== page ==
Here's the crazy thing, all the time we are preparing for the future--even though we can't perceive what the future has in store.

Little did we know that not only would this stove be an energy-efficient heat source, but would double-truck as a cooking source. But then this efficient little puppy took on the starring and critical role in our survival this past January when a major ice storm left us without power for a total 16-day run. While others throughout a massive part of southwest Missouri were relegated to leaving their homes for temporary shelters during this crisis, we were pretty darn lucky!

The woodstove gave us a light source to read by and comforting warmth. It boiled water for our drinking, cooking, bathing and washing clothes by hand. And on top of all that, the woodstove cranked out super meals while we were out busy chain-sawing our way out of our front and back doors, up our rural and then major roadway and highway veins and venues (and helping our neighbors do same).

How to cook on your woodstove

Cooking on an ordinary woodstove surface is much easier than you might think and although it's a lengthy process (similar to a slow-cooker), bear in mind that the meal is cooking itself (also similar to a slow-cooker) and doesn't require your constant attention.

Essentially you just have to adjust the pots and pans to match the heat sources underneath. In other words, if you want to fry, sear or bring foods to a bubbly boil, you'd be placing your cook pot or skillet over the hottest part of the stove top (on our stove, it's directly over the center plate). If you want something to just simmer, you simply move or place the pot nearer one of the top edges or a cooler part of the stovetop. (Ed. note: Using a cast iron trivet works well for this, too, especially if you have a small or bi-level stovetop.)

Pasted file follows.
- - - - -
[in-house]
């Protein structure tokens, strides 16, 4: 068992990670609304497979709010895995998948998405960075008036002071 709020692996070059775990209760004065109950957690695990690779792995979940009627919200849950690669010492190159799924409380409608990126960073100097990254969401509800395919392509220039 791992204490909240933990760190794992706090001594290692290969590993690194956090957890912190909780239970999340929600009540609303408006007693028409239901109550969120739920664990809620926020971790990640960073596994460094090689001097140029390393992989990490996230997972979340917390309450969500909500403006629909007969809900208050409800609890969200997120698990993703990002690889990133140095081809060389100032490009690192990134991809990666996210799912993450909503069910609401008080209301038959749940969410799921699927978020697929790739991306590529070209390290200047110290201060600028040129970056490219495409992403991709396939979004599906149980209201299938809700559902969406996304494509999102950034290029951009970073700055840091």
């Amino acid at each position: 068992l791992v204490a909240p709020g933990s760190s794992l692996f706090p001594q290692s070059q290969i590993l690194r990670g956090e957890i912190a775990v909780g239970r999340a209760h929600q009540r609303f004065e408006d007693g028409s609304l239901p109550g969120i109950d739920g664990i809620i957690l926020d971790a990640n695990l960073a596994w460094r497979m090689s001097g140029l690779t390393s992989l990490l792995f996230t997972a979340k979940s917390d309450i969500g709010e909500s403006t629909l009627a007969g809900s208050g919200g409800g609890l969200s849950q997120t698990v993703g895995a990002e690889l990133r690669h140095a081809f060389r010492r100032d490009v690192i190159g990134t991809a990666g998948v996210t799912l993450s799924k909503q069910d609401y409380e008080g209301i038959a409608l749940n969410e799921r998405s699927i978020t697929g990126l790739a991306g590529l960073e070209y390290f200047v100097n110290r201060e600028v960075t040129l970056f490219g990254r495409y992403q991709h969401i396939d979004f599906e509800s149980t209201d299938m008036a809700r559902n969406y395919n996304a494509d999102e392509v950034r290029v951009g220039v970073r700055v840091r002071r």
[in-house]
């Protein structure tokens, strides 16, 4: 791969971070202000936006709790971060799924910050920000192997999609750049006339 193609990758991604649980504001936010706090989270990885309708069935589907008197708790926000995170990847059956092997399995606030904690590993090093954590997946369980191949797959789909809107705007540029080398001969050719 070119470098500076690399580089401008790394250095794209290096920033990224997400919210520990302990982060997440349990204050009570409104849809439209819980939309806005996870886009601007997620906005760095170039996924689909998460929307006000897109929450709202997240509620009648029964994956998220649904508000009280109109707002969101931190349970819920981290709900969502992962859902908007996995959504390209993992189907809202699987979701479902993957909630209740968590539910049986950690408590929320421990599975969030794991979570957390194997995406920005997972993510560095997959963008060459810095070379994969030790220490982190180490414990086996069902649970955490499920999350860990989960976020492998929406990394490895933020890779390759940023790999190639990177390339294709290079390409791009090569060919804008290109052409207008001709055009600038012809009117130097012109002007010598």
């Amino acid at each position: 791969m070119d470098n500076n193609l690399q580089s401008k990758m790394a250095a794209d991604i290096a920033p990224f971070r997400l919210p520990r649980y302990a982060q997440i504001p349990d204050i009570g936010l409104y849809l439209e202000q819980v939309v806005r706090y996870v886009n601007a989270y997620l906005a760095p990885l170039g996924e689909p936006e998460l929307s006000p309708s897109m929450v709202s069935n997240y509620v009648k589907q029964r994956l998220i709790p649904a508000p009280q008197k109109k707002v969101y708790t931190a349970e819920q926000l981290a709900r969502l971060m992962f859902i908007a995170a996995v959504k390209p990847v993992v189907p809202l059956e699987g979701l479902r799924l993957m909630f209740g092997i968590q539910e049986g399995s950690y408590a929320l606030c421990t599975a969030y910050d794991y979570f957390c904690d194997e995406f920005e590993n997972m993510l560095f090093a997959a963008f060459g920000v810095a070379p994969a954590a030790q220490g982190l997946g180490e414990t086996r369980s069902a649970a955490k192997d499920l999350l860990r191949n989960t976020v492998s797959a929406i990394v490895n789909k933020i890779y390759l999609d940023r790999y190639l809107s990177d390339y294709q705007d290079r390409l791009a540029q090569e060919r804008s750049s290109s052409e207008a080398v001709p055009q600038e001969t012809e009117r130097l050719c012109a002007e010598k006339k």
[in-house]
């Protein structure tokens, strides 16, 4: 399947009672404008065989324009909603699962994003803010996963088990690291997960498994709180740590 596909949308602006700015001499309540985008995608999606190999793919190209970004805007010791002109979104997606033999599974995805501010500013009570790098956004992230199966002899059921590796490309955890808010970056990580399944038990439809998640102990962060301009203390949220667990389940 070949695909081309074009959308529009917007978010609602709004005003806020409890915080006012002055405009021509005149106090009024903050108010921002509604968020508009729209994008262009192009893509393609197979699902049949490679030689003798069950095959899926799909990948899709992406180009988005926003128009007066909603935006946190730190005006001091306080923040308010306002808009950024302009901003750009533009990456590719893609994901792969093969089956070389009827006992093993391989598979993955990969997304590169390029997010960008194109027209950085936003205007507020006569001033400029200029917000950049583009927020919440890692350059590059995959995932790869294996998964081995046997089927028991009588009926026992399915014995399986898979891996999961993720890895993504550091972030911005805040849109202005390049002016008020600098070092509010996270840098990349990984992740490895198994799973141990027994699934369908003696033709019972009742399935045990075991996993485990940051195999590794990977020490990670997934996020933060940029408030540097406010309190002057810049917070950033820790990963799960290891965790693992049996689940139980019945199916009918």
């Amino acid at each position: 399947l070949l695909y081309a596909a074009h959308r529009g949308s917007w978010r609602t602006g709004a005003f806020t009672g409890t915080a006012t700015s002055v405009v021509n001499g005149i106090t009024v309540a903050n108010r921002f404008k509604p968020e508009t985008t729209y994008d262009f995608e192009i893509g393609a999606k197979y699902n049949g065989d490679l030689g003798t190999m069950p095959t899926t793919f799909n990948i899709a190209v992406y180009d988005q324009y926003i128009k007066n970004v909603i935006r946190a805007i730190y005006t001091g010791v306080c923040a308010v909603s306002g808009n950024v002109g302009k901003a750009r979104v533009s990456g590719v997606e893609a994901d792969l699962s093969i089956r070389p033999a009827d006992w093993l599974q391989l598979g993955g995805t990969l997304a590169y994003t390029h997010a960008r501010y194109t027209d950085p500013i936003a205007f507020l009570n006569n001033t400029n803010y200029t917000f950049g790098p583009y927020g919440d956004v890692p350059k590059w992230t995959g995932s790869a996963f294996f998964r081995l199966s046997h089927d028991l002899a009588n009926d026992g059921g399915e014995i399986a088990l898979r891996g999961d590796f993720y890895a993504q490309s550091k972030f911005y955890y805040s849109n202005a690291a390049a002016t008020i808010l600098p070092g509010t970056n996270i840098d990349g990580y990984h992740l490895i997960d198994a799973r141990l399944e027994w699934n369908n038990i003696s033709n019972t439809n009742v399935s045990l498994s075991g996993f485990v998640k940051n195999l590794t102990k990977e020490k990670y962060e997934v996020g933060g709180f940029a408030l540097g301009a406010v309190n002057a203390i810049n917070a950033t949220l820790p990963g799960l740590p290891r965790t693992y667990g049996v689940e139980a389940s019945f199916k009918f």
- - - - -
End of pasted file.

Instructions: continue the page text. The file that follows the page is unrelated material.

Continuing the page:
A good way to find out your stove-top's various temperature spots, especially if you're just beginning to experiment with this type of cooking, is to place a pot of water or tea kettle on the stove and check how it's doing as you move it from spot to spot. A whistling teapot is a good barometer, because it lets you know almost immediately where the hot and cool places are.

If your stovetop seems to heat fairly evenly, you adjust the fire to create varying degrees of heat in the center of the stovetop or one side or the other.

All and all, though, it's fairly simple and worth your experimentation, particularly if you're already heating with wood, whether in a free-standing stove or even a fireplace insert with a flat top surface.

Of course, a bonus about cooking on a woodstove that's already providing efficient heat is the money-saving factor. But the greatest rewards come from two directions: (1) The ease with which the stove does all your cooking (technically, it works just like a big crock pot or slow-cooker, especially if you use cast iron pots, skillets and pans with cast iron lids); and (2) the pleasure of smelling, watching and sopping up the goodness of the foods you harvested, raised, hunted, fished, gathered or cultivated come to full life on top of your woodstove. What can you cook on top of an ordinary woodstove? Just about anything and everything, I've discovered!

With the right cookware (and I do stress the cast iron) you can even bake cakes, make up some skillet cornbread, and turn out biscuits. More importantly, if you can get hold of a cast iron roaster that has a latticed top, you can also roast red meats, pork, chicken, turkey and wild game. Soups and stew, of course are an absolutely delicious given. If your mouth is watering and you're ready to get started, here are some easy tried-and-true recipes for you to experiment with.

* I've only outlined some of the many things I've learned to cook on a woodstove stove-top. But I've got a whole slew of them up my now-41-year-long woodstove-cookery sleeve. If you have a special favorite you want to cook, e-mail me. If I have it in my repertoire and experience, I'll happily share it with you anytime! By the way, I always cook for four (never did get over the girls--now 40 and 37 with families to boot--growing up and leaving home. And then, there could always be company showing up. So adjust/multiply according to your family and serving sizes.